When inspiration strikes for research, it can do so in different ways.
- You can have a sudden realisation about something in your practice – why are we doing it like this, wouldn’t it be better if we did things differently?
- You can be reading a journal and come across a potential new treatment – if this works there for these service users, I wonder what if it could work for mine?
- You can be talking to a colleague and realise you have overlapping remits and think – I wonder if we could work more efficiently together to deliver in a better way?
- You could be talking to a patient and something they say could strike a chord – I’ve never thought about it from that perspective before, I wonder how we could help?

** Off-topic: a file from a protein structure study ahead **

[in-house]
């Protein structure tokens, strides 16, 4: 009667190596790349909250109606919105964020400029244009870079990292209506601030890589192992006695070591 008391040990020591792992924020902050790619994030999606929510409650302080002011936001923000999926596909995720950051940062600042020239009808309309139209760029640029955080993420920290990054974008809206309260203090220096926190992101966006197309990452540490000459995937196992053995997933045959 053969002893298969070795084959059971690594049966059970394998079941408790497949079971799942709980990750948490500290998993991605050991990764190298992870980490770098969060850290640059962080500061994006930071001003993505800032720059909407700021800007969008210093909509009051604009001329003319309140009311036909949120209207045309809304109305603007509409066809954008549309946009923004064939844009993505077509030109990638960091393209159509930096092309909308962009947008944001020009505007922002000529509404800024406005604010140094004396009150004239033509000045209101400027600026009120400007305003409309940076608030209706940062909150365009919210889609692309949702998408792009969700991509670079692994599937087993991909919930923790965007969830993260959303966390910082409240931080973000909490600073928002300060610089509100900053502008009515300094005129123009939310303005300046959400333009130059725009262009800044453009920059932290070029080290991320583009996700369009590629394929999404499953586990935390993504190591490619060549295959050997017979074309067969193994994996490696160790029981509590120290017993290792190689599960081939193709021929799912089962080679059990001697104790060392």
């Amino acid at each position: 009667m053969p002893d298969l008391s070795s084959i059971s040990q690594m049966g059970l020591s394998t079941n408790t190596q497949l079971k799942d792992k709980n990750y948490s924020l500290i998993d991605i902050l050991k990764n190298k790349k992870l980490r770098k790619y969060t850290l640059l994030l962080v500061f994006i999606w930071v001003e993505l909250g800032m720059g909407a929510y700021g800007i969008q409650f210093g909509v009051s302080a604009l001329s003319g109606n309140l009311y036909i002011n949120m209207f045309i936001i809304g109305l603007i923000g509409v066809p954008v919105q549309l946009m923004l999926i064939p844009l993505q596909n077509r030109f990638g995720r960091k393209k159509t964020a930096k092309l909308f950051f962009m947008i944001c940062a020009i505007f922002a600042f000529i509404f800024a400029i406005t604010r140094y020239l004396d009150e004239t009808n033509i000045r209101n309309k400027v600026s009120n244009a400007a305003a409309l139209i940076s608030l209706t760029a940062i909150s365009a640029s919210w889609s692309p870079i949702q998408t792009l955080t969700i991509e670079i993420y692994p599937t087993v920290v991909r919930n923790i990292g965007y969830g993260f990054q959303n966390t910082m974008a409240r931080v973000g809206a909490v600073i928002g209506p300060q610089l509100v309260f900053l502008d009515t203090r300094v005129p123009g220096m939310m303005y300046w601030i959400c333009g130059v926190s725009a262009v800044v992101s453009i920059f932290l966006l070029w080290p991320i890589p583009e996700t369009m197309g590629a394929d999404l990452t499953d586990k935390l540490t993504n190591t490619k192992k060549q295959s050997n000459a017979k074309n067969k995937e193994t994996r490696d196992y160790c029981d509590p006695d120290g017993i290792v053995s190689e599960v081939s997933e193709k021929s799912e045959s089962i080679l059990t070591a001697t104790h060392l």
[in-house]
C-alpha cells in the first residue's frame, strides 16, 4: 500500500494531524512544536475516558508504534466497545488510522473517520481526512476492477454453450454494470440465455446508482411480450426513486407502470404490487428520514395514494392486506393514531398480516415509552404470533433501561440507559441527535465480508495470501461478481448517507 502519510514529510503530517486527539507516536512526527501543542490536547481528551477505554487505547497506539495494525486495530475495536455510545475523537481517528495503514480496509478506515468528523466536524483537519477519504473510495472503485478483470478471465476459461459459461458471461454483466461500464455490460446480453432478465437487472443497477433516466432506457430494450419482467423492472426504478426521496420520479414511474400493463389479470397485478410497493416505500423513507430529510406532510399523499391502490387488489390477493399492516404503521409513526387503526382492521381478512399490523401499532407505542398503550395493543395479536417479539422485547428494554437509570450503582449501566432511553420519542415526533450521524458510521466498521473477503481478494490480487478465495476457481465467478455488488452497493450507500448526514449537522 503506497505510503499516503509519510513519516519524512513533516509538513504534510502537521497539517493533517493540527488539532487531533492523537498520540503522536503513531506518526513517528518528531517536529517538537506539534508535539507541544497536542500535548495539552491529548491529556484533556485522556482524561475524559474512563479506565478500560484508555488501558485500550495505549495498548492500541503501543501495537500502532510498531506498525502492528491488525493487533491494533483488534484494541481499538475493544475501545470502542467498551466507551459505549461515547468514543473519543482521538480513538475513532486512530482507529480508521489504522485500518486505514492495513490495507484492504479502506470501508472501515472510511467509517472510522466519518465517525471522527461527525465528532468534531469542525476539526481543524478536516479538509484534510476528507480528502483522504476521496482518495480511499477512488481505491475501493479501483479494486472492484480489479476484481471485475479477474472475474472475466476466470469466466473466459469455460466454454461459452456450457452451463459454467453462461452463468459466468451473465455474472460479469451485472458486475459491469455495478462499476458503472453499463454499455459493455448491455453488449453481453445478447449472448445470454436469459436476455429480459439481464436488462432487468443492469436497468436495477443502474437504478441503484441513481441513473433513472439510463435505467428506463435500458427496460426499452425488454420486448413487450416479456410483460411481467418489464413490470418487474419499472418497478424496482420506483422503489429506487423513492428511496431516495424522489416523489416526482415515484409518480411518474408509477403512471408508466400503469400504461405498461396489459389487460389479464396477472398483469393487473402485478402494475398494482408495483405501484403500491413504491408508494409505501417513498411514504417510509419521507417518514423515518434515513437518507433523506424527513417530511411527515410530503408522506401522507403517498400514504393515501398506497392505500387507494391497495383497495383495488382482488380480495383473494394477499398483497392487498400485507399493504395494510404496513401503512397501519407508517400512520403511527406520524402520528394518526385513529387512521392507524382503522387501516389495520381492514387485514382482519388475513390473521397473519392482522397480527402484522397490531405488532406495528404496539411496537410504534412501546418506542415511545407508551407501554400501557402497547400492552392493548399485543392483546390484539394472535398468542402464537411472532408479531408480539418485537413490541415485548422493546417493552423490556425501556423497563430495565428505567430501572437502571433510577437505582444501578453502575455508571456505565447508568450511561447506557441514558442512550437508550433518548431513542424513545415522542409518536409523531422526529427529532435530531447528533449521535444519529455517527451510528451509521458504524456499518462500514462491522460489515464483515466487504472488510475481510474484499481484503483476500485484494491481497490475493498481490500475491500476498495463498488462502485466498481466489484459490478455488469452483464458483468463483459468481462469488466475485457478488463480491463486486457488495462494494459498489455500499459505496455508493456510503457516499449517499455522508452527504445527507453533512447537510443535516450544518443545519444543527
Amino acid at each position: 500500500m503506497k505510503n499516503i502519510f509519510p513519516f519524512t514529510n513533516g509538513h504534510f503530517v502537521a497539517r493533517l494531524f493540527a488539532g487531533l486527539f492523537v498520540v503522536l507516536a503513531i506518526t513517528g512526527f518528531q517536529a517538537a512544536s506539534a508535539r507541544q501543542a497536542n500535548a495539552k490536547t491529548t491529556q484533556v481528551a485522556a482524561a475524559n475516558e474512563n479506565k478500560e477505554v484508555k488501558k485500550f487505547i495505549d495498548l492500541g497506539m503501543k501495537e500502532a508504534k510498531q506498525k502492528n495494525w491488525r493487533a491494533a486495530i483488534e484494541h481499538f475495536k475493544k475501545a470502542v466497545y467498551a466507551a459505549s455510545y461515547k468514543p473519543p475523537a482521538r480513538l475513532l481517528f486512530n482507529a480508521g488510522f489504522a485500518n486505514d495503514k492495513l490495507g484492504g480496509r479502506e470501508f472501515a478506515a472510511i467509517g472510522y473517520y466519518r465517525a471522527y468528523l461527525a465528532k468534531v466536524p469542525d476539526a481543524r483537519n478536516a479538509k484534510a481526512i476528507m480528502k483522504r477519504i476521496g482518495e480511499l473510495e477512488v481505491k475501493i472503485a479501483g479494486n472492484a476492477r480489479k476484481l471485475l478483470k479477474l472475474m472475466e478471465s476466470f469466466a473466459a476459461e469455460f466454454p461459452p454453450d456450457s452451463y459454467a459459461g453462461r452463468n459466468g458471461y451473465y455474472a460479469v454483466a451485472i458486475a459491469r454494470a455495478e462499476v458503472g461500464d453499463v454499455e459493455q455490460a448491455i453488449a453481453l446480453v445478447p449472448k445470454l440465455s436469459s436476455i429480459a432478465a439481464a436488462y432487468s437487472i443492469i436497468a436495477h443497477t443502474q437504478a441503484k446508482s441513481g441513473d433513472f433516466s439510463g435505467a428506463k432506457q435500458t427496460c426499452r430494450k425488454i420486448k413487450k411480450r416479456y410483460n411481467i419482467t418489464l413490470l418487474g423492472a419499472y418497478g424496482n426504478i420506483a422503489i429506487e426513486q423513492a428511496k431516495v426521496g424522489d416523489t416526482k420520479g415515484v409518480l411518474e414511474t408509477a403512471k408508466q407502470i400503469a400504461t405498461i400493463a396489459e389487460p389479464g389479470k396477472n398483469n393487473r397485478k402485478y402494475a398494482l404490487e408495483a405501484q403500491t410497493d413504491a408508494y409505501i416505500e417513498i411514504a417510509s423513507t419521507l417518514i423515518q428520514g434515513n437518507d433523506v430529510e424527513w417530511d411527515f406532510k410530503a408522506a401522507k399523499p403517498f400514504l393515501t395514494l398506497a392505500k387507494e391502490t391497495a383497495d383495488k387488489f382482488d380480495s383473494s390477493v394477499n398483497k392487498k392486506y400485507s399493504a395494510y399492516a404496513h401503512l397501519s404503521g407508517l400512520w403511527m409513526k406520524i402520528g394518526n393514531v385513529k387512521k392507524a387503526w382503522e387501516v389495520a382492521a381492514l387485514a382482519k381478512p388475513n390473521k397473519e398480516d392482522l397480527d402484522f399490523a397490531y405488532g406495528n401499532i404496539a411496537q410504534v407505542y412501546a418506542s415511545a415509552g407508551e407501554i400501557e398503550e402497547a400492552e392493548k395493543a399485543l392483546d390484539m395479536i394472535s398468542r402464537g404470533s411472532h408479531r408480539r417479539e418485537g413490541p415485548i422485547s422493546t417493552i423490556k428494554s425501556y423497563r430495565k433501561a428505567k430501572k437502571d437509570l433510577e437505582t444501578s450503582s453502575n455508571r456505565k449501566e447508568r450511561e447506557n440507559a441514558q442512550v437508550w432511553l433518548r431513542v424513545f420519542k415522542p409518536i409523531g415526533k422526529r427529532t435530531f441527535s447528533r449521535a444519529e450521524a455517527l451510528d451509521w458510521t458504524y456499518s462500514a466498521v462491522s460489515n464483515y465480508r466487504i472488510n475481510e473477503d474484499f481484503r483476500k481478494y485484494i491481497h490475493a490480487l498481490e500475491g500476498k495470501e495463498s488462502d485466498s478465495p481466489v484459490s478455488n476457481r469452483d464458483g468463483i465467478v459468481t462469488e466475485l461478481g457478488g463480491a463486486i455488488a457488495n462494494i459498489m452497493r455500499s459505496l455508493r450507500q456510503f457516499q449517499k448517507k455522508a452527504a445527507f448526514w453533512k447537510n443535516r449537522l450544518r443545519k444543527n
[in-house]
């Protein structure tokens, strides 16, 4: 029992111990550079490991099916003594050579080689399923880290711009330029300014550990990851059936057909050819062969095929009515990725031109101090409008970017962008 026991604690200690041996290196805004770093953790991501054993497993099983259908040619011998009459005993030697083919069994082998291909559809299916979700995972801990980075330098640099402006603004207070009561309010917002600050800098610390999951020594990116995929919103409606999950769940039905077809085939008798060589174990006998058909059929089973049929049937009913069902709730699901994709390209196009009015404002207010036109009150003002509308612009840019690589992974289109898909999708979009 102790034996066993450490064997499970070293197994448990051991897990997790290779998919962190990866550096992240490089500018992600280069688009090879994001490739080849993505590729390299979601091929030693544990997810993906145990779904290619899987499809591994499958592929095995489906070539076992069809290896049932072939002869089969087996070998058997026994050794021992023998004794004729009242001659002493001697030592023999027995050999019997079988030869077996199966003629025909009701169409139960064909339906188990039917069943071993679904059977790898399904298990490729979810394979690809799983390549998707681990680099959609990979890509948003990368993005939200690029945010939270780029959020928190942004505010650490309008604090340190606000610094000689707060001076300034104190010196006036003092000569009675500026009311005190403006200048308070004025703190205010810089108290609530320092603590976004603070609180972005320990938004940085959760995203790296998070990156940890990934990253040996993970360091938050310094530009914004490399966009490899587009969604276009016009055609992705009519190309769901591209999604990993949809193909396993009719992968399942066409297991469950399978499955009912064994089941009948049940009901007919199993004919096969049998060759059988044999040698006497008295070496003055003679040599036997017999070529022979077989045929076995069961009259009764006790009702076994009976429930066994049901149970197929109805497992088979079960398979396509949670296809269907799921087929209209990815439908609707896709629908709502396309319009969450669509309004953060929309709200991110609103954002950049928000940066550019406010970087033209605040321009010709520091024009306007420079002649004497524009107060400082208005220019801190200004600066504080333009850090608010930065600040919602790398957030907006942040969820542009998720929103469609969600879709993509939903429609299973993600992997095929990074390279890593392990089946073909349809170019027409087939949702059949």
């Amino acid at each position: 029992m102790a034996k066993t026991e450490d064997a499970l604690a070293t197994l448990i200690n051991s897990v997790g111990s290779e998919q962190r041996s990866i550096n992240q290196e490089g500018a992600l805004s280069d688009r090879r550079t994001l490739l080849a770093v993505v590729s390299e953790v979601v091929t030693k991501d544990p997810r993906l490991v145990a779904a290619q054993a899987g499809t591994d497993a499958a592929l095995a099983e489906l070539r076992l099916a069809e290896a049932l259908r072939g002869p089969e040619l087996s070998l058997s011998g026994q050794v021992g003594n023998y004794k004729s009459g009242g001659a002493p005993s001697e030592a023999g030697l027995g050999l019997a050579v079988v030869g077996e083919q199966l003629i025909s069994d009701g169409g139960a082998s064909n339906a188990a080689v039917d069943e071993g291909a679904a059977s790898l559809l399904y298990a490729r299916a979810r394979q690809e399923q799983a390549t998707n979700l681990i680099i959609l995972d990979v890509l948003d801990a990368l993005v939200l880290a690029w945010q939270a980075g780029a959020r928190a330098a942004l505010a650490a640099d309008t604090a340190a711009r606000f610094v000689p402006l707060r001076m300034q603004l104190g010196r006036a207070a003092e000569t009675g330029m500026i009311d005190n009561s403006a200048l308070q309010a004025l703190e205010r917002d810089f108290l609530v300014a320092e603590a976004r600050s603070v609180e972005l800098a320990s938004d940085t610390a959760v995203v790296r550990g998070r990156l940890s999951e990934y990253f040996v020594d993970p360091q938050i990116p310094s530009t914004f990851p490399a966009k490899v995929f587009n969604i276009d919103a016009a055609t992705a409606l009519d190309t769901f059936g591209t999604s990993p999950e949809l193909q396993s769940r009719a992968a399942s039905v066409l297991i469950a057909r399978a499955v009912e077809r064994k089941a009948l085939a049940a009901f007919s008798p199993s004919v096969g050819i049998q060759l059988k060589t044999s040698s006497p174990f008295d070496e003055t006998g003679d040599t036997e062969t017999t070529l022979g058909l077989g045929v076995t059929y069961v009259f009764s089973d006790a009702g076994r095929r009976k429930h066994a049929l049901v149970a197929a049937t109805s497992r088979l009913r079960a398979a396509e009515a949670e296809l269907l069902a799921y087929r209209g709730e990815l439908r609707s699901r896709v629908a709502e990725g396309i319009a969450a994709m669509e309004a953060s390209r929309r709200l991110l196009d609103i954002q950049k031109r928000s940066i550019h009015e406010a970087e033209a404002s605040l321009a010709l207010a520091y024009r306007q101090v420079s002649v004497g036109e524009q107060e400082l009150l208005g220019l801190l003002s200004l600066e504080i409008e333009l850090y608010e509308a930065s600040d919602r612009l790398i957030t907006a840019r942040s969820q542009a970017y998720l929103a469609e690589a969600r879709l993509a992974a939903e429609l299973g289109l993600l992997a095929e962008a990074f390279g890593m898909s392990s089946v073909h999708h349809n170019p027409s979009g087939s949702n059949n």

Regardless of from where it comes, the inspiration for your research idea may first seem revolutionary – why are we doing things like this when perhaps we could do them better like that? This is, of course, where research can come in and where the NIHR, as an applied funder of health and social care research, leads the way.
However, before you crack open an application form and start writing, there is something you must do first. You must ensure that your idea is novel. This, along with assessing whether the topic is a priority for funding, is the first check any funding panel will make when assessing applications.
So, where to start?
Read the rest of this blog from the NIHR Research Design Service to get their advice – https://www.rds-eastmidlands.nihr.ac.uk/inspired-but-is-your-research-idea-novel